The Cable

Treasury announces new sanctions on Iranian companies

As Susan Rice's shop in New York pursues multilateral sanctions against Iran at the U.N. and Congress moves its own sanctions regime on Capitol Hill, the Treasury Department is moving forward with targeted actions against a new set of Iranian companies.

Treasury announced Wednesday it is officially affiliating four more companies with the Islamic Revolutionary Guard Corps (IRGC), bringing those companies under the umbrella of Iran sanctions already in place in existing law. The main target is IRGC General Rostam Qasemi, who is also the commander of Khatam al-Anbiya Construction Headquarters, the engineering arm of the IRGC that Treasury says helps the Guards generate income and fund their operations. 

"Khatam al-Anbiya is owned or controlled by the IRGC and is involved in the construction of streets, highways, tunnels, water conveyance projects, agricultural restoration projects, and pipelines," the Treasury Department press release states.

Administration officials are pointing to the move as a sign they are zeroing in on the IRGC specifically.

"As the IRGC consolidates control over broad swaths of the Iranian economy, displacing ordinary Iranian businessmen in favor of a select group of insiders, it is hiding behind companies like Khatam al-Anbiya and its affiliates to maintain vital ties to the outside world," the release quoted the under secretary for terrorism and financial intelligence, Stuart Levey, as saying. "Today's action exposing Khatam al-Anbiya subsidiaries will help firms worldwide avoid business that ultimately benefits the IRGC and its dangerous activities."

Treasury also designated four organizations as being controlled by or connected to Khatam al-Anbiya: the Fater Engineering Institute, the Imensazen Consultant Engineers Institute, the Makin Institute, and the Rahab Institute.

The Cable

Briefing Skipper: Iran, North Korea, Ukraine

In which we scour the transcript of the State Department's daily presser so you don't have to. Here are the highlights of Tuesday's briefing by spokesman P.J. Crowley:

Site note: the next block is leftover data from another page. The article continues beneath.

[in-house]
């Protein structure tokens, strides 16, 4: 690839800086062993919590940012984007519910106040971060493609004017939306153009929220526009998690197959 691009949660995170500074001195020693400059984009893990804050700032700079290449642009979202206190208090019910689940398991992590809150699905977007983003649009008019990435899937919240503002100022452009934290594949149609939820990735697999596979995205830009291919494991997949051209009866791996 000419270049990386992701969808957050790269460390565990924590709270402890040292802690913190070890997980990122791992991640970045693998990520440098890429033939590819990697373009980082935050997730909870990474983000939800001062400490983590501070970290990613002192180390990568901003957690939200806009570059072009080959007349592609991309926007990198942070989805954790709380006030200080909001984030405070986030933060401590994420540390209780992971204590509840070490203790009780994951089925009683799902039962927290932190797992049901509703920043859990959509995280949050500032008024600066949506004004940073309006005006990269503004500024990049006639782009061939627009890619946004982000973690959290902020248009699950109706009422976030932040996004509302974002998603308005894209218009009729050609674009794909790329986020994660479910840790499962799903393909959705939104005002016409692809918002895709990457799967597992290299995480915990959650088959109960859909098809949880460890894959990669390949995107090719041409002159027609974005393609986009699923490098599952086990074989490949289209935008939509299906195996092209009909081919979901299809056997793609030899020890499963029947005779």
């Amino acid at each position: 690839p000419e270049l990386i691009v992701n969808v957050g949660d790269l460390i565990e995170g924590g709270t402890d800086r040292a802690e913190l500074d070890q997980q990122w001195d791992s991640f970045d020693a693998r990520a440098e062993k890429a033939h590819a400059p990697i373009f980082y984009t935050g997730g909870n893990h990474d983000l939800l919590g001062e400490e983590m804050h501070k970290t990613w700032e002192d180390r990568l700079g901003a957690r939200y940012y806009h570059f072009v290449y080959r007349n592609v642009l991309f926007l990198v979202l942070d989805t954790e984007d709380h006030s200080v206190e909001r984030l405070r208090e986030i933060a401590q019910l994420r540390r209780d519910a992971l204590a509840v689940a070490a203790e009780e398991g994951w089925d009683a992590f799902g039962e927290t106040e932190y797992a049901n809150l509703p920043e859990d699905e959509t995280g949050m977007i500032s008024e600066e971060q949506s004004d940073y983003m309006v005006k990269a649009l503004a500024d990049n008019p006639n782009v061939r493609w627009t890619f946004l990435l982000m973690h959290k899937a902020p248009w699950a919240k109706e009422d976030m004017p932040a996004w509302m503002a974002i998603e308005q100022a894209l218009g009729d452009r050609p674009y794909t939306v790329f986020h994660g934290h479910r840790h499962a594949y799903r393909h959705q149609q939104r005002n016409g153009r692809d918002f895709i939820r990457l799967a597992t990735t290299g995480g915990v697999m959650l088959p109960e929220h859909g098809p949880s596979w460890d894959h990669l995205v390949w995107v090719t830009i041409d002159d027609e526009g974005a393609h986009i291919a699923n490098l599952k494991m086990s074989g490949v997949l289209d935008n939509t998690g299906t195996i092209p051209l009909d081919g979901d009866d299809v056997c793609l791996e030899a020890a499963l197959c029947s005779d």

• Secretary of State Hillary Clinton drove Monday from Chappaqua to Washington over the snow caked roads. Ok, she was driven by the diplomatic service agents, but still. She had lunch with Rahm Emmanuel Tuesday. Her Wednesday testimony on Capitol Hill is postponed.
  • No specific schedule for a new round of talks between the P5+1 countries on Iran, following last Friday's conference call. "We have and will continue to consult with our counterparts, you know, within the P-5 plus one process. I've got nothing to project, you know - specifically," Crowley said.
  • Crowley reiterated Obama's dissatisfaction with Iran's announcement it will at least try to increase its uranium enrichment to 20 percent. "This was an unnecessary step. In fact, you know, by every indication, it is counterproductive to Iran's, you know, specific interest," he said. He wouldn't give a timeline for the "pressure track" and didn't take the opportunity to criticize China when baited by the press corps.
  • He again concentrated on making a distinction between sanctions that target the regime versus ones that target the population. "We're looking at ways in which we can put additional pressure on the Iranian government without, you know, increasing the burden on the Iranian people," Crowley said.
  • Crowley admitted that there have been other proposals put forth to the Iranians besides the one at the IAEA regarding fuel transfers for the Tehran Research Reactor, such as providing commercially available medical isotopes. "What we're saying is that, you know, okay -- you know, we put forward a good-faith proposal. We thought it was practical. It was doable. But if Iran didn't want to accept that proposal, there are others that are available."
  • The State Department isn't getting too excited about new statements by North Korea but is pleased to see North Korean negotiator Kim Gye Gwan visiting Beijing. "North Korea is saying the right things," Crowley said, "But the right words must be followed by action. Words by themselves are not sufficient."
  • On Ukraine, Crowley praised the process of the election that is about to return former Prime Minister Victor Yanukovich to power, despite that Prime Minister Yulia Tymoshenko is refusing to concede defeat. But Crowley didn't congratulate the apparent winner or reference the apparent loser. "So let's wait until the results are official. Then we'll have more to say."